Measuring Project Performance by PMOs

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Almost every project manager comes across such an issue in his or her career at least once or more than once. He or she is given the responsibility, by the core management, to report the current performance level of the project. The project manager spends several hours entering phase related details into whatever PM software they are using. He or she then estimates the percentage of completion. In several cases, the status report needs to be submitted on a daily basis. But things become quite difficult on a regular basis for a project manager in a normal scenario. He or she, in the end, finds out that submitting daily accurate performance reports can be quite difficult. The difficulty arises from the fact that he is busier in improving project performance. So there is hardly any room for reporting after a hard day’s work.

 

When any company invests money, resources and time into a certain project, the main concern is the level of ROI it will be getting from a project manager and his or her team. The project manager is responsible for ensuring the project’s scheduled completion. He or she also needs to ensure that the project remains well within the preset budget limit. The project manager gets a considerable amount of visibility with project performance measurement. He or she can use this visibility to ensure that the project is going on as planned. He or she also ensures that the original plan of the project is working according to the expectations of core management. This performance visibility acts as an alarm system if the project goes off course in terms of timeline or budget. The project manager then needs to bring the team back on course with extreme caution.

A project manager, or a PMO, is responsible for maintaining a satisfactory performance level of the project. He also needs to ensure that every phase of this performance is reported and recorded with care. He or she is also responsible for ensuring an achievable level of performance reporting. The process needs to be simpler and easier to follow, so that it does not become an extra burden for the PMO. A PMO needs to define the proper work package size in the WBS, or better known as work breakdown structure, with extreme caution. A few set standards are followed to complete this responsibility. You need to decide on the standard that best suits your project type and act according to the needs of the project.

A PMO should also follow a fixed standard which is used to apply for credit for work already performed by the team. The standards used in normal circumstances are as follows:

SV (Schedule Variance) – If the value of SV is ZERO, the project is termed as ON SCHEDULE or ON TIME. If the value was more than ZERO, it is termed as AHEAD OF SCHEDULE, as it is earning a higher value than the original plan. If it is less than ZERO, then it is termed as BEHIND SCHEDULE, or DELAYED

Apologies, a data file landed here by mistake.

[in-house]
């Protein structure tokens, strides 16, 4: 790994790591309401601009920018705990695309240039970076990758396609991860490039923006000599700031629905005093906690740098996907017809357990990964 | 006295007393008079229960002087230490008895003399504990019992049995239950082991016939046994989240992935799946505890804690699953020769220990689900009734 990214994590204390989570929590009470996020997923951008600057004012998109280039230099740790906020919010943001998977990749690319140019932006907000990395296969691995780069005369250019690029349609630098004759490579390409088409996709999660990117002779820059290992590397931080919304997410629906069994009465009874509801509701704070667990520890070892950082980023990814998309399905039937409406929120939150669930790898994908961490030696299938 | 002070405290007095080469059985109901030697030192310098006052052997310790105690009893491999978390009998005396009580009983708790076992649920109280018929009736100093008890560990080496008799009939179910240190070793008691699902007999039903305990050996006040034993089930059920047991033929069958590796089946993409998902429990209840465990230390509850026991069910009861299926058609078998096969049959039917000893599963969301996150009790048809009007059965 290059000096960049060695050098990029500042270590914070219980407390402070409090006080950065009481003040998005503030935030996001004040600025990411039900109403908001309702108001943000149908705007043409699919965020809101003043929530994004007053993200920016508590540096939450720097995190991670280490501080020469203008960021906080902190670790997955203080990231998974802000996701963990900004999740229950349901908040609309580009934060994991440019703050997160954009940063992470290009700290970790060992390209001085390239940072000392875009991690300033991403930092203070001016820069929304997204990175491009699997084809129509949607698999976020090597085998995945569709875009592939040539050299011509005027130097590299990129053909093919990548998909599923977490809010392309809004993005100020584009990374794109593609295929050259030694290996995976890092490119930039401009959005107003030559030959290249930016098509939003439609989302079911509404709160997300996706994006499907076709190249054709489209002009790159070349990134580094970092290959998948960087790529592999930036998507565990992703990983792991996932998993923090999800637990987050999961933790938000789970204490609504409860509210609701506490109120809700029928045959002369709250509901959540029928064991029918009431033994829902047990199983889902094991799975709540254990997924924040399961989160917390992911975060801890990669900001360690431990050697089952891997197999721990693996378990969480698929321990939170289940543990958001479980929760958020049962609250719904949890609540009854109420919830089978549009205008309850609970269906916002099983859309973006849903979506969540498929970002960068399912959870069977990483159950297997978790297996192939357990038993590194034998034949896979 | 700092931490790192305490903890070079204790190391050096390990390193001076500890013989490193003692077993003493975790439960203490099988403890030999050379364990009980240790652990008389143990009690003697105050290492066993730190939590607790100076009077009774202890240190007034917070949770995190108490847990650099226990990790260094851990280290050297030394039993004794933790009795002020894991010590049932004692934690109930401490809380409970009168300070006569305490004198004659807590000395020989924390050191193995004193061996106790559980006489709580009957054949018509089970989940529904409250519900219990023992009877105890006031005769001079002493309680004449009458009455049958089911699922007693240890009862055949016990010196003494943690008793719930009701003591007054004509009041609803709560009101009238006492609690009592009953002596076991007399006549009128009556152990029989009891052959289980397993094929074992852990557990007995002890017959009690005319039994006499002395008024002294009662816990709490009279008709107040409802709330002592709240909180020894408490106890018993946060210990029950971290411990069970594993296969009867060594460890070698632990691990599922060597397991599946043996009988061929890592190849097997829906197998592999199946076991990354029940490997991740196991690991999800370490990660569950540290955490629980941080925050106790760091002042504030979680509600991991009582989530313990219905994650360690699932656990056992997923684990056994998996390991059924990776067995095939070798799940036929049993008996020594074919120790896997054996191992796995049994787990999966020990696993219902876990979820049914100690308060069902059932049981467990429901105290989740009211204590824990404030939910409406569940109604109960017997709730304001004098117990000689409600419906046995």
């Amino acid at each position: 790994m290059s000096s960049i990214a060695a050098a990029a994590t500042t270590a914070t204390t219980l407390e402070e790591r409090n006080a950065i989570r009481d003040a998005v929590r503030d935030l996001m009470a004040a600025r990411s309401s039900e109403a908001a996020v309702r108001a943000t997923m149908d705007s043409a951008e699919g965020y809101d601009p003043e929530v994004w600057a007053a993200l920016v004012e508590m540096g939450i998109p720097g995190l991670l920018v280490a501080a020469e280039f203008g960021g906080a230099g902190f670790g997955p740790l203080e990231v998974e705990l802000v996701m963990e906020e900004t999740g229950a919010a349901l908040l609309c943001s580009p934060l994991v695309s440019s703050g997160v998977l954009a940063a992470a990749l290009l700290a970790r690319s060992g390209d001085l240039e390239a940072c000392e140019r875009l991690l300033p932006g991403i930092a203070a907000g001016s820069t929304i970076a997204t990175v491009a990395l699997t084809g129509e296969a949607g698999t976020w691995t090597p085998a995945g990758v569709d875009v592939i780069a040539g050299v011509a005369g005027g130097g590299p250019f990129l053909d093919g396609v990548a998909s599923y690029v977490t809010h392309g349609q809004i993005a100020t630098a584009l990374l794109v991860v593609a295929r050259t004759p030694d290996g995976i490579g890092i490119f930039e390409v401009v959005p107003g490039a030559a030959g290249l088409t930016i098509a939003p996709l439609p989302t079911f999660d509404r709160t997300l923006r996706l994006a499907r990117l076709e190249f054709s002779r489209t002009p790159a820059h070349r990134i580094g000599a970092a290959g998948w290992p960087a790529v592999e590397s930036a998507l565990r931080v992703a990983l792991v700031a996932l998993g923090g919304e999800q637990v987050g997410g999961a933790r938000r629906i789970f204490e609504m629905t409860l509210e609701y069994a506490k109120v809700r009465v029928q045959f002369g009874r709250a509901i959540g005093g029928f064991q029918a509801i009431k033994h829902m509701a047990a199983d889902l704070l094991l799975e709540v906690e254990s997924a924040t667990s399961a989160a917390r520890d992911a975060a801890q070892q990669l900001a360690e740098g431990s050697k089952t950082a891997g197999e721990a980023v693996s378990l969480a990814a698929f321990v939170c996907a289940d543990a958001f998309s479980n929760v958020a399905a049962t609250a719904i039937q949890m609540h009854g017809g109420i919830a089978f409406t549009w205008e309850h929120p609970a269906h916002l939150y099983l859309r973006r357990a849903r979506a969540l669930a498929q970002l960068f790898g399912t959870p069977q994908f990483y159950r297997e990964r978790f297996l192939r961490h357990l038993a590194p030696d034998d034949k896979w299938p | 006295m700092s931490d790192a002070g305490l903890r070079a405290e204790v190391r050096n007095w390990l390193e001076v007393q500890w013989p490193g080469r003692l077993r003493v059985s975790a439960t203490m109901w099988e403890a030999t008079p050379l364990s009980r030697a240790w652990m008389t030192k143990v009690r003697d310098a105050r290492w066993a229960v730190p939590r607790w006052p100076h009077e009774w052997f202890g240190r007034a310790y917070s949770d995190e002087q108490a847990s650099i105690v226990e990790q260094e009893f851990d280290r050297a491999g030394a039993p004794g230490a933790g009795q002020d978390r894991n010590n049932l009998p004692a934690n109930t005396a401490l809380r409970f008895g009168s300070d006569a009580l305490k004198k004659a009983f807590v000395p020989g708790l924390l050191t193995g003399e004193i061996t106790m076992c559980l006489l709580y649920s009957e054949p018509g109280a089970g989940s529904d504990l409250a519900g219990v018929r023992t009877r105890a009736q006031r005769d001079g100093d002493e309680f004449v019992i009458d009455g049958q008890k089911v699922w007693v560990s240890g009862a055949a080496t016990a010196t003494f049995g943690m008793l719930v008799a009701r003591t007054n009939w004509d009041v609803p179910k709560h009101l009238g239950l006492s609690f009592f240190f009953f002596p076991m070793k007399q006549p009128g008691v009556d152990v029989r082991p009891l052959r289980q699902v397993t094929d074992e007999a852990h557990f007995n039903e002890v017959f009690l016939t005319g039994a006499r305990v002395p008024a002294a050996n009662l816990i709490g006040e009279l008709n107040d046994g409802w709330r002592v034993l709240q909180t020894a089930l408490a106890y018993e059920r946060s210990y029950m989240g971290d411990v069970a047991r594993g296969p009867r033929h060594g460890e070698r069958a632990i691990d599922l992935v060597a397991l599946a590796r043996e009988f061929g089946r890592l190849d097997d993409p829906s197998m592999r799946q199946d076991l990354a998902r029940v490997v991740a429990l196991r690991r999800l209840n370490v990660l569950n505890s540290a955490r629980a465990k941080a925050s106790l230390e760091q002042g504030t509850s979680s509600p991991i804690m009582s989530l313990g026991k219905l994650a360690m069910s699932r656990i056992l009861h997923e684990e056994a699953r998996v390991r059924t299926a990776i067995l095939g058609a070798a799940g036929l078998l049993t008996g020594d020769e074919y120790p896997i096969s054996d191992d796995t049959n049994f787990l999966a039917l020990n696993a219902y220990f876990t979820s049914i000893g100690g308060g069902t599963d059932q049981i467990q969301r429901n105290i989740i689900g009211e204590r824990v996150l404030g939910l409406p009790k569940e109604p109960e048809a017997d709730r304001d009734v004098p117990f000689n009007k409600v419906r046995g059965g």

CV (Cost Variance) – If the value of CV is ZERO, the project is termed as ON BUDGET. If the value was more than ZERO, it is termed as UNDER BUDGET, as it is earning a higher value than the original plan. If it is less than ZERO, then it is termed as OVER BUDGET, as it is earning less value.

SPI (Schedule Performance Index) – If the value of SPI=1, then project is ON SCHEDULE. If SPI<1, then project is BEHIND SCHEDULE. If SPI>1, then project is AHEAD OF SCHEDULE. Any project that performs or functions perfectly should have an SPI value closest to ONE.

CPI (Cost Performance Index) – If the value of CPI=1, then project is ON BUDGET. If CPI <1, then project is OVER BUDGET, and costs need to be controlled. If CPI >1, then project is UNDER BUDGET. Any project that performs or functions perfectly should have a CPI value closest to ONE.

The thresholds of these values, at which you will be alerted in case of any change, needs to be set by you at the very onset. Let us look at a few examples. If SPI=0.9, then the schedule of the project will change to a yellow status, which means the project is behind schedule. If this fall continues, then it will become a red status. You can also calculate additional earned value if you detect any errors with the schedule or budget of the project. Thus will give you a much clearer picture of the problems your project might be going through, if any. You need to remember one simple thing. Measuring the performance of the project in an effective way is a very important part of the entire project management process.

 

project management authorJenny Brown is a Content Marketing Manager and Product Specialist at GreyCampus with six years rich experience on professional certification courses like Project management and Bigdata.

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